On the set of 9-1-1 created by Ryan Murphy, budding directors can learn the process of making television. It’s one of the few programs giving new talent the experience they need to succeed. (Justin Wu)
Some major studios have announced inclusion programs to help give under-represented filmmakers a foot in the door. The catch? You have to have experience, which is often part of the problem in the first place.
Canadian fashion photographer Justin Wu has a growing portfolio of celebrity snapshots, videos and commercials. But when he wanted to make the jump into directing television, he hit a glass ceiling.
“There is an unfortunate catch-22: How can directors direct without experience? How can you get experience without directing?” said Wu in an interview at his Toronto photo studio.
“The bottom line is that executives tend to prefer the safer choice and the safer choice historically has been white male directors just because they’ve had more experience.”
It’s a cycle that’s been difficult to break.
Canadian fashion photographer Justin Wu was part of showrunner Ryan Murphy’s director mentorship program, which has opened doors for him after years of trying to break into television. (Nigel Hunt/CBC)
Hollywood has been grappling with criticism over a lack of inclusion for years.
The 2019 Diversity Report from the University of California Los Angeles (UCLA) analyzed 167 of the top-grossing films in 2017. About one in 10 directors were people of colour. That number would have to more than triple to reach proportional representation in the U.S. The level of diversity was marginally higher for TV productions.
The report came on the heels of a memorable speech at the 2018 Academy Awards by best actress winner Frances McDormand, who emphatically used the words “inclusion rider.”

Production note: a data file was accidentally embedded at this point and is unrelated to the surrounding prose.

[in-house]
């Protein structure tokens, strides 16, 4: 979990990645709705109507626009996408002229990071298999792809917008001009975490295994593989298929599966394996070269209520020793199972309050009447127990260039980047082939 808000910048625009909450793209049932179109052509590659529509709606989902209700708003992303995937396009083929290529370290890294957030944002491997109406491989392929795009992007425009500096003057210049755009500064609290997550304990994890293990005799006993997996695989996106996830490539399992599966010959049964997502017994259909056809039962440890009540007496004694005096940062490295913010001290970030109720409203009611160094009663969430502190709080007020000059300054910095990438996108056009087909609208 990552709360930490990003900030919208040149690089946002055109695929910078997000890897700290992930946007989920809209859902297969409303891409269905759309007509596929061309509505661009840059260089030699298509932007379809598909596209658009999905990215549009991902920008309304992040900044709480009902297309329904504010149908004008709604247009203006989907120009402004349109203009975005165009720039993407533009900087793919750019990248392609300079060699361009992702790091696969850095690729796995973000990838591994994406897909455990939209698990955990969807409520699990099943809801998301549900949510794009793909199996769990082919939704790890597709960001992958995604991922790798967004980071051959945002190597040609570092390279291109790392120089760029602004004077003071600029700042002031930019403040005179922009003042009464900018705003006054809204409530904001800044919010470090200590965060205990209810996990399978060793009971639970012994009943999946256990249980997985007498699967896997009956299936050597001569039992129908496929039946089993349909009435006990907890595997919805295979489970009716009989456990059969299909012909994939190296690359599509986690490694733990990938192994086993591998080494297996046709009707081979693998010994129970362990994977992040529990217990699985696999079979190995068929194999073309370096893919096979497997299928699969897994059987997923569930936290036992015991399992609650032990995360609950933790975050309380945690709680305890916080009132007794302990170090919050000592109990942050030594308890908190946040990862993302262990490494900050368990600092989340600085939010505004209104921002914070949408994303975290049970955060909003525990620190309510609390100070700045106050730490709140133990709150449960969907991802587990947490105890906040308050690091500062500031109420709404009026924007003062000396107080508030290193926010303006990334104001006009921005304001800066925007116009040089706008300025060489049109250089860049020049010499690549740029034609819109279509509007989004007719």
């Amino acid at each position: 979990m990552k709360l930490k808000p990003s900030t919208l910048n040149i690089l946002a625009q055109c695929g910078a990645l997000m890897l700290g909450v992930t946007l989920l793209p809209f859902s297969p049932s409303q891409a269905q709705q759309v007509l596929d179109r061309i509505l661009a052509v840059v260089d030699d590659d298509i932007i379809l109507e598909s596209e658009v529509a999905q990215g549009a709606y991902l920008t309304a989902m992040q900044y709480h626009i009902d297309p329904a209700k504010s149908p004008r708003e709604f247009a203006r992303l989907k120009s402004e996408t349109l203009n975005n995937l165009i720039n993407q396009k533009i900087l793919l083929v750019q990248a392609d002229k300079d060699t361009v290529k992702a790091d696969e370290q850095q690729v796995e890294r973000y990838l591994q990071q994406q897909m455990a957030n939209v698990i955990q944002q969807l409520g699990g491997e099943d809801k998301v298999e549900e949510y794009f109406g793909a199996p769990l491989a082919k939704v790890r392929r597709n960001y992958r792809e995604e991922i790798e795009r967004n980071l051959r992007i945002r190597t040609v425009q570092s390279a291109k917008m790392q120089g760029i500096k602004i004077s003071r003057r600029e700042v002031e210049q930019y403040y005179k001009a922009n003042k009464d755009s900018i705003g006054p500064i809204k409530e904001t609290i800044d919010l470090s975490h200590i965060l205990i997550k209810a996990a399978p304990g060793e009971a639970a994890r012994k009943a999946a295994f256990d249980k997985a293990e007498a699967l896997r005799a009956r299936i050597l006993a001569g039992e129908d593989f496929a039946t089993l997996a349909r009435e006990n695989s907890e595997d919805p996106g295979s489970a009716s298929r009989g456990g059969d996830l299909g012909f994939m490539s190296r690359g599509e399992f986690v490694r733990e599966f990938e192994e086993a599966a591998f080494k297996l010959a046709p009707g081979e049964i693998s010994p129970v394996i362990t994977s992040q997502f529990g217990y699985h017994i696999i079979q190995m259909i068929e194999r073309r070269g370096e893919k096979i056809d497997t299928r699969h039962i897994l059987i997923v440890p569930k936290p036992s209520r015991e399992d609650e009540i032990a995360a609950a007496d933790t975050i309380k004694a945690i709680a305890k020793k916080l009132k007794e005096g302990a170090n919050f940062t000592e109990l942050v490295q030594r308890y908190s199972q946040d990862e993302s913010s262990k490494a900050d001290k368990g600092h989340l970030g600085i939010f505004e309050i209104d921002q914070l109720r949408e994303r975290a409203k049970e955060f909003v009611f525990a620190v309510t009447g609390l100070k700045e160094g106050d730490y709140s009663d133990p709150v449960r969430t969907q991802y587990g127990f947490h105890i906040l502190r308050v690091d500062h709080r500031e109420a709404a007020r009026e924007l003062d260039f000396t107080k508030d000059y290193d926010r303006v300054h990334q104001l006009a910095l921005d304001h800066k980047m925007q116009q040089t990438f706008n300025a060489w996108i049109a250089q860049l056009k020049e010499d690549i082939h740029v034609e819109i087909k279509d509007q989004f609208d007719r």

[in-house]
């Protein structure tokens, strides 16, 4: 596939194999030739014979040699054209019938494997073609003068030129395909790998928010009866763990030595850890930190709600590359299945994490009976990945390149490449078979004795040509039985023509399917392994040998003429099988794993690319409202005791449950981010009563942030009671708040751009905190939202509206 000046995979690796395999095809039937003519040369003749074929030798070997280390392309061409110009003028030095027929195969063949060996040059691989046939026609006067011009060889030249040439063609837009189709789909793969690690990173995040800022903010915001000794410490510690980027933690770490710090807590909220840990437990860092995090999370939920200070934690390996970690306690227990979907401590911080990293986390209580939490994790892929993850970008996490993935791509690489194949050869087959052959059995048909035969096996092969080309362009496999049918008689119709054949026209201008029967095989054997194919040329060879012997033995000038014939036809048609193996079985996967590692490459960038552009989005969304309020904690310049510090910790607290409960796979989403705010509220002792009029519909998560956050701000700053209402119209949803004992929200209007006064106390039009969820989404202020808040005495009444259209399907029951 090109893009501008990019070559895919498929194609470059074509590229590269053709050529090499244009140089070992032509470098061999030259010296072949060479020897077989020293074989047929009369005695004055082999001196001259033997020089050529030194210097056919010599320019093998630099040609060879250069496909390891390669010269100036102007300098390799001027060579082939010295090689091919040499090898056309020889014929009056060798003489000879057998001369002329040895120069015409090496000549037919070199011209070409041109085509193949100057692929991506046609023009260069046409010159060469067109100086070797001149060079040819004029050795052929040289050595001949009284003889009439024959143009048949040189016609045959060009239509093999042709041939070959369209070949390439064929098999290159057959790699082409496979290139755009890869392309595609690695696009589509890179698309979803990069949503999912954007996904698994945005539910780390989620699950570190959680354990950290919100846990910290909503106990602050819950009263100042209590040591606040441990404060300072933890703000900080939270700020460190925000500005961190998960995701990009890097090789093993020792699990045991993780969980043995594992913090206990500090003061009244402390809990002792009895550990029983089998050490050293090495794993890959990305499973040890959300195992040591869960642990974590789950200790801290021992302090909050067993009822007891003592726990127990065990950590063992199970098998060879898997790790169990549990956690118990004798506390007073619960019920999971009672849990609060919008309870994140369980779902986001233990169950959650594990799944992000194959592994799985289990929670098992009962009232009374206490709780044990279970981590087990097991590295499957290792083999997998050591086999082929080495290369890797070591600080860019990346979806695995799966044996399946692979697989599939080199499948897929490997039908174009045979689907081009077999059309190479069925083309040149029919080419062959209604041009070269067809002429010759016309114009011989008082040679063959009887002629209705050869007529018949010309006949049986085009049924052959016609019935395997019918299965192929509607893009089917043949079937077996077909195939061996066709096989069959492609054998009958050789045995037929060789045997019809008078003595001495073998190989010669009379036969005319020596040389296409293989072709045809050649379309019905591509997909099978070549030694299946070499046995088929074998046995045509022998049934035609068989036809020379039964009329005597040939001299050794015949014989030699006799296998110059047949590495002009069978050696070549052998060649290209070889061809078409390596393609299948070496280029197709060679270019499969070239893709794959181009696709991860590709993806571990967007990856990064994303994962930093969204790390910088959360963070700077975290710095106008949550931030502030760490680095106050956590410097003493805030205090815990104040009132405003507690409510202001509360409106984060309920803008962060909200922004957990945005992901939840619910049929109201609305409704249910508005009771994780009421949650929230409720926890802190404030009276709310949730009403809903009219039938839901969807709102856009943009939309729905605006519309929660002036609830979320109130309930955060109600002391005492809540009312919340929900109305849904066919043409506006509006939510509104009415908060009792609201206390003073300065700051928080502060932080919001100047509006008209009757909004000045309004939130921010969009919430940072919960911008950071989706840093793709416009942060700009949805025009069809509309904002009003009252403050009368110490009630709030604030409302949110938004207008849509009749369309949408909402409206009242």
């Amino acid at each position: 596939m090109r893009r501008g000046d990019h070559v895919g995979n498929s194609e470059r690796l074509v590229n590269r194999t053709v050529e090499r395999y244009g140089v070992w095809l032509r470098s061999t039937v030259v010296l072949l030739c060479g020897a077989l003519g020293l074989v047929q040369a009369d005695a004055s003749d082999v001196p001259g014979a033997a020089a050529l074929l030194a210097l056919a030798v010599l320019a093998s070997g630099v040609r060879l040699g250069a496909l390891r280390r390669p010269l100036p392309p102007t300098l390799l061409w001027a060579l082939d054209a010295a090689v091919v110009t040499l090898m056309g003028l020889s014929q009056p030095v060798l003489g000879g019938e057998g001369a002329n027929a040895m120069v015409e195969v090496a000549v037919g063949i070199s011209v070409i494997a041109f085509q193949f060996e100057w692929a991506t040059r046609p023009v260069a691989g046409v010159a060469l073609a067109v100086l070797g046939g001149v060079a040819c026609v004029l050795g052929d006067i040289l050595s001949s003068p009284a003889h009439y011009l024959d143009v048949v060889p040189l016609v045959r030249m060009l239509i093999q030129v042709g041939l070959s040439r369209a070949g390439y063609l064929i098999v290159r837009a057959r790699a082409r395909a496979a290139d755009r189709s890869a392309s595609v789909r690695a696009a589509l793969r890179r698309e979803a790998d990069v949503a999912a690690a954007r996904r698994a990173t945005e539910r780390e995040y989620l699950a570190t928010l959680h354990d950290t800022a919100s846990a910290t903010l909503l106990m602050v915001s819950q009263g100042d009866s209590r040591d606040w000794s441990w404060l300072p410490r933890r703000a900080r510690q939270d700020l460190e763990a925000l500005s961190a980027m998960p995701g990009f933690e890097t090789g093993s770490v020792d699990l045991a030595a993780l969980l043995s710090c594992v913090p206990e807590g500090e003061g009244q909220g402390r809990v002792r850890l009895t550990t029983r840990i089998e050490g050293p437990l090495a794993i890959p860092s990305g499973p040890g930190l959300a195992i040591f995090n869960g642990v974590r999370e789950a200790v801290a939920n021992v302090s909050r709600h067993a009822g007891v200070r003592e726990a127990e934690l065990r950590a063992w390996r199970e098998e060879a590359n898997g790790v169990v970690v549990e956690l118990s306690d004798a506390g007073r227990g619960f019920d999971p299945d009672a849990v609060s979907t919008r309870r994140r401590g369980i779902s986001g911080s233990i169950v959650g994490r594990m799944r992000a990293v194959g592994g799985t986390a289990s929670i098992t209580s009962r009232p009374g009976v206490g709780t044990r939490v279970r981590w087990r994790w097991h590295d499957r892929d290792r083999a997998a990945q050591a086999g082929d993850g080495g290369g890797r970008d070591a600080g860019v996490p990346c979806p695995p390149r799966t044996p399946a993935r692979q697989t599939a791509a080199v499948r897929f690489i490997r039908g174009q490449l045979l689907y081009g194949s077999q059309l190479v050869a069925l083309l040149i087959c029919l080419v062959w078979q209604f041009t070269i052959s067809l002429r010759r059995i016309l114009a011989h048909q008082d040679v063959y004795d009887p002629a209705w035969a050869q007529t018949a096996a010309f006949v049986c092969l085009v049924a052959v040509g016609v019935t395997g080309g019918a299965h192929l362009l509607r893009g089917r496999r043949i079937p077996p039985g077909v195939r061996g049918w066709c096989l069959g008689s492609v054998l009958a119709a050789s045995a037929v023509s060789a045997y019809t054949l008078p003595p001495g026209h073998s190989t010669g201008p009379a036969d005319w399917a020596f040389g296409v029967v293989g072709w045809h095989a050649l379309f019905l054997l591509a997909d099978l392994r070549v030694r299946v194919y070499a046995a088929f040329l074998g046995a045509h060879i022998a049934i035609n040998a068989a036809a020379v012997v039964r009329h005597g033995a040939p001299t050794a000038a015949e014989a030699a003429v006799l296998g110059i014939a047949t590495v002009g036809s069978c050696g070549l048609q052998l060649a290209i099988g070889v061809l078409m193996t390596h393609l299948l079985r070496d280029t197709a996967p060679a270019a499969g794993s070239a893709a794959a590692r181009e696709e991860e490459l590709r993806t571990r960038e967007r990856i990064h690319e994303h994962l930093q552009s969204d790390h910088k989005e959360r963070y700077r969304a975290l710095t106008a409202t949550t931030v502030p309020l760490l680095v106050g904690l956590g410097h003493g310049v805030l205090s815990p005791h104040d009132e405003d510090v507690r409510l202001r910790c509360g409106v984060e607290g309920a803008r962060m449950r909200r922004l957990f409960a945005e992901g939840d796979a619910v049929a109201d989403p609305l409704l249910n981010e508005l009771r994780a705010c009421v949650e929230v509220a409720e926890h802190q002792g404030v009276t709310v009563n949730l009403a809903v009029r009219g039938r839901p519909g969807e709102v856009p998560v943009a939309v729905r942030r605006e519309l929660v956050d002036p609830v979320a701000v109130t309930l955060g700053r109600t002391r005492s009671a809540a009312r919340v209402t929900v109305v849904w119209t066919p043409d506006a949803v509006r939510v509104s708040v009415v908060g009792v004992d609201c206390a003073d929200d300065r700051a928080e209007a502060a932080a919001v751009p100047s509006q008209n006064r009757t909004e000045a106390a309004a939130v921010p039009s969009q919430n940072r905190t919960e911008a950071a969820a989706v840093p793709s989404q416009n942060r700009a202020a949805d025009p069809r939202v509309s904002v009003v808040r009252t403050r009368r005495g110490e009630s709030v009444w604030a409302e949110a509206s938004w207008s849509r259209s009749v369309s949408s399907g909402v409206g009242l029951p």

The phrase, coined by the University of Southern California’s Annenberg Inclusion Initiative director Stacy Smith a few years prior, refers to a provision in a filmmaker’s contract that can call for a certain level of diversity among staff and crew on a production.
Frances McDormand sparked big conversations after using the words ‘inclusion rider’ in her speech to accept the best actress award at the 2018 Oscars for the film Three Billboards Outside Ebbing, Missouri. (Chris Pizzello/Invision/Associated Press)
It soon became an industry catchphrase — after it was heavily Googled immediately following McDormand’s moment on stage — but it remains unclear how widely it’s been used since. Instead, major studios have announced other initiatives.
Warner Media, which includes Warner Bros. and HBO, hired a chief diversity officer and implemented a policy last year to improve inclusivity in front of and behind the camera.
Disney announced earlier this week a seven-month incubator program to help under-represented, experienced filmmakers take the next step in their careers.
While these kinds of programs indicate progress, they don’t address how to bring in a new generation of talent that still might feel the entertainment industry is off limits, critics say.